The general mode of translation used by Joseph Smith in bringing forth the Book of Mormon is well known. He dictated the text to a scribe as he translated the record, going through the text only a single time. People do not often stop to think, however, about the implications and challenges of this unusual and formidable manner of writing.
For one thing, dictating a final copy of a letter, let alone a book, the first time through is extremely difficult. Yet the Original Manuscript of the Book of Mormon is remarkably clean. There are few strikeovers, and only minor changes were made as the book went to publication. The vast majority of those changes involved spelling, capitalization, punctuation, and grammar.
Even more remarkable are the extensive, intricate consistencies within the Book of Mormon. Passages tie together precisely and accurately though separated from each other by hundreds of pages of text and dictated weeks apart. Here are four striking examples:
1. In Alma 36, Alma recounts the story of his conversion. In describing the joy he experienced and the desire that his soul then felt to be with God, Alma thought of Lehi’s experience: “Yea, methought I saw, even as our father Lehi saw, God sitting upon his throne, surrounded with numberless concourses of angels, in the attitude of singing and praising their God” (Alma 36:22). These words in Alma 36 are not merely a loose recollection of the scriptural record of Lehi’s vision. There are twenty-one words here that are quoted verbatim from 1 Nephi 1, which states that Lehi “thought he saw God sitting upon his throne, surrounded with numberless concourses of angels in the attitude of singing and praising their God” (1 Nephi 1:8). Obviously, Alma is directly quoting from the record of Lehi’s vision in which he learned of the impending destruction of Jerusalem. It makes sense that Alma would have known these words, since he had charge of the Small Plates of Nephi (see Alma 37:2), which contained this sentence.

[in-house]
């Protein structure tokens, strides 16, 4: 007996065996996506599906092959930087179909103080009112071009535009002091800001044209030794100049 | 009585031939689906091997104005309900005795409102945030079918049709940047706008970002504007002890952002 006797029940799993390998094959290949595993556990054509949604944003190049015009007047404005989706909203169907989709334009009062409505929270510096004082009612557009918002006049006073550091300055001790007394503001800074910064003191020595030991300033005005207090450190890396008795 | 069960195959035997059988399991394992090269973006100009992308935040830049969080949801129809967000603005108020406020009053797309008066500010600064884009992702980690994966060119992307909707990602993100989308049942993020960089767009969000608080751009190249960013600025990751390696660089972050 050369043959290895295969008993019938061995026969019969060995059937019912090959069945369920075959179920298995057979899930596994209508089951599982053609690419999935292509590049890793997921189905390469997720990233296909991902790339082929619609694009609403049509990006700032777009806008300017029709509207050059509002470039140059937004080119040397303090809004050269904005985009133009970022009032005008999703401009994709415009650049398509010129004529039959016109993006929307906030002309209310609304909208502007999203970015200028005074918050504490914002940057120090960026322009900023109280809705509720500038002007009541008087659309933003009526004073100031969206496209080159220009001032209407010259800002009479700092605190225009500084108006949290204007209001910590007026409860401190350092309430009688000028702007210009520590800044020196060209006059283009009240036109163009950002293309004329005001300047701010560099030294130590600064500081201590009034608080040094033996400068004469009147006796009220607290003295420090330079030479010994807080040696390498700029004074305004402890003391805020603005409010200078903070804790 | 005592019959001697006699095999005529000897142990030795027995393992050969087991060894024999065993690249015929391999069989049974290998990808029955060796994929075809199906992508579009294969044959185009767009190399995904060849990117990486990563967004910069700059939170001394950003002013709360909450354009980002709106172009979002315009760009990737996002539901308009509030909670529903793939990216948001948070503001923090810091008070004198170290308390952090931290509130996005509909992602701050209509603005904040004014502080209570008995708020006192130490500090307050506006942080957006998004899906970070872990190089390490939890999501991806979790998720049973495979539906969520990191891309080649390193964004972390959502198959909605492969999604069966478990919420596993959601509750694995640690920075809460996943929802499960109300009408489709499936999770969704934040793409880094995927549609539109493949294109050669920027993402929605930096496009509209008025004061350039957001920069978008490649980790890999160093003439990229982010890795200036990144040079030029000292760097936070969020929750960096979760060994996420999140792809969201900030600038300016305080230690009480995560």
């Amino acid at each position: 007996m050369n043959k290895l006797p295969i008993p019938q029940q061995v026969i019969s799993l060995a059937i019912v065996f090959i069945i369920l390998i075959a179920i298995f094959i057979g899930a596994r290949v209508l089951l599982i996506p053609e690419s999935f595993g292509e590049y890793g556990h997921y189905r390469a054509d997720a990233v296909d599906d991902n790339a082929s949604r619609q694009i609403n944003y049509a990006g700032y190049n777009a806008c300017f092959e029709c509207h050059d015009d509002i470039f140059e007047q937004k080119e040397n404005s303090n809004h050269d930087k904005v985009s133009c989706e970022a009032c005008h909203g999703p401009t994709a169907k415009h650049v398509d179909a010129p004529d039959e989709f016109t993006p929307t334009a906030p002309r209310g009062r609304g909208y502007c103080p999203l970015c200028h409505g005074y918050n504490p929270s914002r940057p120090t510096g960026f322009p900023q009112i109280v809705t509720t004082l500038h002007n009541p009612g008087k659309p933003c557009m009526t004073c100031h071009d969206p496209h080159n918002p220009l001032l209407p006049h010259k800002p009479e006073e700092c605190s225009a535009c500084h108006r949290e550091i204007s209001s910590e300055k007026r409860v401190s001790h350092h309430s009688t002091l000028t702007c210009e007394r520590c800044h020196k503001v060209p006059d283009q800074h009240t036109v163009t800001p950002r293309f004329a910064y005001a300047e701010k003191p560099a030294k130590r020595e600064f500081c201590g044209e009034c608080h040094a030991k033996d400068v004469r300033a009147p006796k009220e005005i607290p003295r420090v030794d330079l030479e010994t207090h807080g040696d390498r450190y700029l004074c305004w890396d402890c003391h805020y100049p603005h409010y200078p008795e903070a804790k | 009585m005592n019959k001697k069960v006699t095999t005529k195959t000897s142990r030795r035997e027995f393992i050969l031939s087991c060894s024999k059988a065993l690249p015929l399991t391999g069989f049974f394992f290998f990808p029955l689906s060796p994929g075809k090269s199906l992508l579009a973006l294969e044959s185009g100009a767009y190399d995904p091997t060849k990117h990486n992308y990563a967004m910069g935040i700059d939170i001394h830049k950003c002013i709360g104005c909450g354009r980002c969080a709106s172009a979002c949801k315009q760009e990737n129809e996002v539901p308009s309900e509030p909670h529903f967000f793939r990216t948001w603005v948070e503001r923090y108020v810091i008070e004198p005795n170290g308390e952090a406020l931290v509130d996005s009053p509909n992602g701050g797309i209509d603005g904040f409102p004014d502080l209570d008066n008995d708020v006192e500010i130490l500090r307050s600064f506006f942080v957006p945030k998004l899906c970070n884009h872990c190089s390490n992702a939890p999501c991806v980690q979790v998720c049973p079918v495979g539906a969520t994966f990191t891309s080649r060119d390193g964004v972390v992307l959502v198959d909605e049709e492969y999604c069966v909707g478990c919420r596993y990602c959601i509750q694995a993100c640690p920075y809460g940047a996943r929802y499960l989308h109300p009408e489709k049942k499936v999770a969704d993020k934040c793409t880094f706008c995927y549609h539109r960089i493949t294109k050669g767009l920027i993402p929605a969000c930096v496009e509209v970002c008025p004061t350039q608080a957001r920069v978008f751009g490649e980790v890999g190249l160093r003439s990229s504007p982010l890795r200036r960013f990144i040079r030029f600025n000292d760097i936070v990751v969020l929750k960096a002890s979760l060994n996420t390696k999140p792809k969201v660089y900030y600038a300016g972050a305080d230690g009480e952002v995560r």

The impressive thing about these two passages (separated by hundreds of pages) is that they were translated independently by Joseph Smith. It is highly unlikely that Joseph Smith asked Oliver Cowdery to read back to him what he had translated earlier so that he could get the quote exactly the same. If that had happened, Oliver Cowdery would undoubtedly have questioned him and lost faith in the translation.
2. Another example comes from Helaman 14:12. There Samuel the Lamanite spoke of the coming of Christ, so that the people in the city of Zarahemla “might know of the coming of Jesus Christ, the Son of God, the Father of heaven and of earth, the Creator of all things from the beginning.” The twenty-one words in italic appear to be standard Nephite religious terminology derived from the words given to Benjamin by an angel from God: “He shall be called Jesus Christ, the Son of God, the Father of heaven and earth, the Creator of all things from the beginning” (Mosiah 3:8).
These sacred words identifying the Savior evidently became important in Nephite worship after they were revealed through Benjamin. Samuel the Lamanite would have had the opportunity to learn these words through the ministry of Nephi and Lehi among the Lamanites (see Helaman 5:50), for the words of Benjamin were especially important to Lehi and Nephi. Their father, Helaman, had charged them in particular to “remember, remember, my sons, the words which King Benjamin spake unto his people” (Helaman 5:9). Nephi and Lehi likely used the precise words of King Benjamin in their preaching, just as their father had quoted to them some of the words of Benjamin: “Remember that there is no other way nor means whereby man can be saved, only through the atoning blood of Jesus Christ” (Helaman 5:9; compare Mosiah 3:18; 4:8).
3. Another example is found in the account of the destructions in 3 Nephi 8:6-23, fulfilling the prophecy of Zenos preserved in 1 Nephi 19:11-12. The ancient prophet foretold that there would be thunderings and lightnings, tempests, fire and smoke, a vapor of darkness, the earth opening, mountains being carried up, rocks rending, and the earth groaning. The fulfillment of his prophecy is recorded hundreds of years (and pages) later. Third Nephi 8 expressly speaks of the same list: tempests, thunderings and lightnings, fire, earth being carried up to become a mountain, whirlwinds, the earth quaking and breaking up, rocks being rent, a vapor of darkness, and the people groaning. Apparently, one of the reasons that Mormon gave such a full account was to document the complete fulfillment of that prophecy of Zenos.
4. Early in Book of Mormon history, King Benjamin set forth a five-part legal series prohibiting (1) murder, (2) plunder, (3) theft, (4) adultery, and (5) any manner of wickedness. This five-part list, which first appears in Mosiah 2:13, uniformly reappears seven other times in the Book of Mormon (see Mosiah 29:36; Alma 23:3; 30:10; Helaman 3:14; 6:23; 7:21; and Ether 8:16). Apparently the Nephites viewed Benjamin’s set of laws as setting a formulaic precedent.
Other cases and kinds of extensive internal textual consistency occur within the Book of Mormon. In these and in many other ways, the Book of Mormon manifests a high degree of precision—both as to its underlying ancient texts and in Joseph Smith’s translation. Given the fact that Joseph dictated as he went, the record’s consistency points to an inspired source for the translation’s accuracy. After all, can you quote the twenty-one words of Lehi or the twenty words of Benjamin without looking?
Based on research by John W. Welch, October 1987.